Emptying The Cookie Jar With The Help Of AI

It looks like the cookie’s days are numbered as a useful tool for marketers.

As Google’s Chromium team announced that it was upping the privacy requirements around cookies at the Google I/O conference, users have been empowered to be even more selective about what data is -- or is not -- shared from their browsing behaviour.

RIP, cookie, we hardly knew ye. But of course, cookies knew us very well.

Third-party cookies have played a fundamental role in allowing marketers to deliver targeted digital advertising. There is a sense that without cookies, marketers lose vital insight into the customer journey.

But in truth, the Multi-Touch Attribution (MTA) model is less and less fit for purpose. There are more media channels, new publishers and new ways to buy media -- and a cookie-based system just can’t account for all of it.

Marketers should not be lamenting the death of the cookie, because there is still more opportunity in terms of customer data and insight out there. 

Look at the amount of customer interaction that happens offline (yes, there is a still a world beyond the internet). Cookies can’t track that. Rely solely on MTA and the customer literally "goes dark." But that isn’t the end of the data they are generating.

In letting go of the MTA comfort blanket, marketers have the opportunity to explore alternative techniques that create valuable insights.

These might include the value of brand equity or the impact of individual circumstance, which in turn leads to the potential for a much finer personalisation approach.

Brands don’t lack for data, but they need to look into the sort of data that is going to give them the best results. This will lead them naturally to AI-led solutions.

Modern AI tools are capable of navigating and processing huge pools of complex and incomplete data, testing and learning autonomously at a speed no human could reproduce.

This will be vital as volumes of structured and unstructured data collide and marketers look to integrate insights such as context to develop hyper-personalisation.

AI and data-focused marketers are a match made in heaven -- huge volumes of data need AI to make sense of the noise, while AI systems rely on huge volumes of data to work properly.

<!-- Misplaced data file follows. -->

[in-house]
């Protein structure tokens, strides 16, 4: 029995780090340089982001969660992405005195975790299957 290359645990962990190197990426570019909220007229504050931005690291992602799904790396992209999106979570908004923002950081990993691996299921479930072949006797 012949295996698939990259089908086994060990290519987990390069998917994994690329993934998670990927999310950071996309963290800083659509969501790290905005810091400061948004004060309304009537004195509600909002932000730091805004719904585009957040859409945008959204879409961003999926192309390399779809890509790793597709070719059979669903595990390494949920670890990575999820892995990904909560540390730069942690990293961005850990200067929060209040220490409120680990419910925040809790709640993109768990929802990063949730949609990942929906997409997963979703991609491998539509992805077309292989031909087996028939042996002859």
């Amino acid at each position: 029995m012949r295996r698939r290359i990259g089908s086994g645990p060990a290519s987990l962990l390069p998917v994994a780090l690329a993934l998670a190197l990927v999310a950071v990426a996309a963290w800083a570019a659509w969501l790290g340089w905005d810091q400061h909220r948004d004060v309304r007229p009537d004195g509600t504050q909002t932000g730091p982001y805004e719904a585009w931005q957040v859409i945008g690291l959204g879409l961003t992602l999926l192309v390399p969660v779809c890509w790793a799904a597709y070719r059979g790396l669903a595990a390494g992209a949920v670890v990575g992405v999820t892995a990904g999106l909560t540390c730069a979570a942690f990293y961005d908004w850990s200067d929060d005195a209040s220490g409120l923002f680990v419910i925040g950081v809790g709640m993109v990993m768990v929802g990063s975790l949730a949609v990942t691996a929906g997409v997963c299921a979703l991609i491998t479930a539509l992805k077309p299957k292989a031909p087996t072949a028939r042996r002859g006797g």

Naturally, the mention of AI strikes fear into the hearts of many marketing departments. For the particularly excitable, it conjures images of robots gone rogue.

More pragmatic marketers view it with a mixture of trepidation and suspicion -- trepidation because many are just coming to grips with the concept of Martech as a whole, and suspicion because it remains little understood by the sector, and occasionally even by those who claim to deliver it.

Certainly, there are large-scale providers such as IBM Watson doing some cutting-edge stuff and leading the market, and global organisations -- particularly the digitally native such as Lyft, Airbnb and LinkedIn -- are building AI in-house, since they have access to skilled staff.

But AI-powered martech is accessible to all, and all should be accessing it. It isn’t a question of handing everything over to the machines and seeing what they spit out.

Successful marketing-powered-by-AI means humans and machines working together, taking the insights revealed by the advanced analytics and applying it to experience and creativity.

To future-proof our businesses, marketers need to move beyond basic data analytics and embrace systems that can deal with the constant increase in complexity that we face.

Combining our human expertise with AI-translated data is the best way to make sure we don’t lose out further to big tech players, or forever surrender ourselves to walled gardens.





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